Perhaps the answer to the equity question and public representation is the same answer – when more People of Color believe in their own ability to the point of persisting in learning, growing, becoming resilient in the face of social challenge and develop into strong voices and leaders (like you), we’ll get more diversity! (But you knew that.) Culture creates chasms for us, when there are no role models.

    1. Edit of above:

      “Perhaps the answer to the equity question & public representation is the same answer – when more People of Noncolor stop believing that their own success and persistence is due to something innate in them and recognize that they are also due to a combination of privilege, social status, and wealth, then we’ll get more diversity!”

  2. I hope the first comment was tongue in cheek–but I fear it was not.

    The words shine a spotlight on Jose’s point, and it reflects what too many teachers believe–if these kids would just persist/grow/bounce back/develop and pull themselves up by their Nike-straps, the problem magically disappears. But it’s never us, it’s always those people.

  3. The NCLB with its testing and replacing public schools with charter schools was and still is an attack against black and hispanic students. The real program is the fact that the government wants to stop putting money into urban schools and sell them to corporations. Cities lack a sound tax base and it is easier to convince parents that the urban public schools are failing and charter schools are better. Suburban parents pay more attention to what is going on in their child’s school, they show up on report card night and they generally support their neighborhood schools because they take an active part in what the school and their child is doing. All of these educational reforms have nothing to do with caring for students it is all about making money . The new common core standards, all of these so called research on students learning, the new words (effective, ineffective, rigorous) were created by what individual or group? No one cares about students in America, especially if you are black. If the government really cared about black students or hispanic students they would improve the cities by creating jobs, helping all public schools, supporting urban families and have black and hispanic teachers involved educational reform.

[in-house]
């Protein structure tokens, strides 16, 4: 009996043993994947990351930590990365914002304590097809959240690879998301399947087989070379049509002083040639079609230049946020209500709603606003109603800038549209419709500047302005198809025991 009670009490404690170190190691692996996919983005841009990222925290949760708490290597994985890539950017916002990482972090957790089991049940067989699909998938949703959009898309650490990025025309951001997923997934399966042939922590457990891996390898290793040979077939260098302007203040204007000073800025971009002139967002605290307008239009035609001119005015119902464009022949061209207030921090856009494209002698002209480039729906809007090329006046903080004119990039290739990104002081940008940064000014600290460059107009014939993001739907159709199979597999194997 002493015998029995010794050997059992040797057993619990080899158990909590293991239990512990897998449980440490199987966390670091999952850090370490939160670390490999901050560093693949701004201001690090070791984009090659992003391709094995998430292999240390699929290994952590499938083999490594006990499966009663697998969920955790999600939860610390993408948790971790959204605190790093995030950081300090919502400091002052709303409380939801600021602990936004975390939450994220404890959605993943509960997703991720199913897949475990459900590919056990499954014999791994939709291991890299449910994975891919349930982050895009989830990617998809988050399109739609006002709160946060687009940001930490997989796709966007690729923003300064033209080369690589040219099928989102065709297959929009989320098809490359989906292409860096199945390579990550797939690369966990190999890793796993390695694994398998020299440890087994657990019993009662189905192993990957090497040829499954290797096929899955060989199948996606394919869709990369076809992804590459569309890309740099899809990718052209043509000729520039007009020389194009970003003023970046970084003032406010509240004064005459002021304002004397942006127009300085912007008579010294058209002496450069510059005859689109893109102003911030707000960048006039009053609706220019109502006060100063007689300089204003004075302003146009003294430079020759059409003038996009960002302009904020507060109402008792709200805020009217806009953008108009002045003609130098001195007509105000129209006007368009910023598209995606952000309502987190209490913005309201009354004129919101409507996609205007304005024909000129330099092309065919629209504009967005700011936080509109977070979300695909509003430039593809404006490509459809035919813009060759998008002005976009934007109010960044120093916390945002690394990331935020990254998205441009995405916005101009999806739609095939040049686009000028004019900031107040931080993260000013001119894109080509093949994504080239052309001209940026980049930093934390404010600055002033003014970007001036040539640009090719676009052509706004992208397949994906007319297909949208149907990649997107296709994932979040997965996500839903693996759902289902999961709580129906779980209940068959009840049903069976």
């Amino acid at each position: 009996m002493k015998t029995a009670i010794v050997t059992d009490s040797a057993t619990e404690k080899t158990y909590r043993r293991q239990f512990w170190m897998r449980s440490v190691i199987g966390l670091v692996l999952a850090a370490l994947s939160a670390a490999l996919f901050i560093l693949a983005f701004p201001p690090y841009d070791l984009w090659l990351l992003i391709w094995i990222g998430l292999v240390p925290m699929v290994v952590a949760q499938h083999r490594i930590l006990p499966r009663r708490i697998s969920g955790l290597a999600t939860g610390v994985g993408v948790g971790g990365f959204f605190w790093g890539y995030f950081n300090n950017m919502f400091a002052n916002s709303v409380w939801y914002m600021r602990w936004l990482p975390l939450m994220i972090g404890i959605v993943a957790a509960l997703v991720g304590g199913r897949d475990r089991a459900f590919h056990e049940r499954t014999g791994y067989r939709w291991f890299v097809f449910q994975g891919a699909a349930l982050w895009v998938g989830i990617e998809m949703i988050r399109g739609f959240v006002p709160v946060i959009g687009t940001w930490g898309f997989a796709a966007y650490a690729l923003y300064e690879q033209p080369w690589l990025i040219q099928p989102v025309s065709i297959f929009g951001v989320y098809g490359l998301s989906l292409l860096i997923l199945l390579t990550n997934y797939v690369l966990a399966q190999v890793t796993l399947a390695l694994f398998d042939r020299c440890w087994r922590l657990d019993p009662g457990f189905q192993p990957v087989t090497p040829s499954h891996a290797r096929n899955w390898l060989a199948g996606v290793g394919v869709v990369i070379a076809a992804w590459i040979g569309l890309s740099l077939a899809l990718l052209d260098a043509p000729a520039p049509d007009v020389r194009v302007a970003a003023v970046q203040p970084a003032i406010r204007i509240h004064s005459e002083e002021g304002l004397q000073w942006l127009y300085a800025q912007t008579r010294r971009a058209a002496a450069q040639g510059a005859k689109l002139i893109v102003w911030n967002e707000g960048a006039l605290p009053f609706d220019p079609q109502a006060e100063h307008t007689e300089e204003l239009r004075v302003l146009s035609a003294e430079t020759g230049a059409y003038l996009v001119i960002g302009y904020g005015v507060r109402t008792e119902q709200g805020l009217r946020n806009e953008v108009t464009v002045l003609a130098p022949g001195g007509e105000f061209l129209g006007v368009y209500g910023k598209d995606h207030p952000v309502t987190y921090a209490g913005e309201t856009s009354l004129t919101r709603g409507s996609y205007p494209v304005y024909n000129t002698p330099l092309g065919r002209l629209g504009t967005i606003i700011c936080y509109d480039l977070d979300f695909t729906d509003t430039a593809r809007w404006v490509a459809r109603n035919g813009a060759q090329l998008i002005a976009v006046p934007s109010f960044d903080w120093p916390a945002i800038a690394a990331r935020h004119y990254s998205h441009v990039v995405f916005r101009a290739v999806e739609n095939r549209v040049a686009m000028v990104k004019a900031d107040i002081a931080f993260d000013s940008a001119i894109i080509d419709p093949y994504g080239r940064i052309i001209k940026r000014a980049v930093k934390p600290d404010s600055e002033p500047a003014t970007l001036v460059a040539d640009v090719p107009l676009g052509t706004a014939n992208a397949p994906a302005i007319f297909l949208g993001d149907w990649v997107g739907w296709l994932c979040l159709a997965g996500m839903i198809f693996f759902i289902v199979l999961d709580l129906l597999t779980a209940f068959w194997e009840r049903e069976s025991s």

4. As a white teacher with a student body of 100% students of color, I worry about this. I’m hoping that I do right by my students. We have honest conversations about what life was like for me in middle school & how much harder they have to work to be successful–that it’s not fair but right now it’s reality, but sometimes I look around in the city where I live & think that educators/”reformers” are overwhelmingly so white & so young. There are so many programs that encourage people to climb the ladder as fast as possible without spending much time in the classroom. It worries me. Thanks for your thoughts and a reminder that I do have a voice that can help.

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  5. That first comment…
    “When more people of color start believing in their own abilities…”

    I worked in a school for 8 years where I was told to “stay in my place”. I watched as others with limited abilities were given opportunities that I was not yet I was their “go to” for 100% of the work that they were given credit for.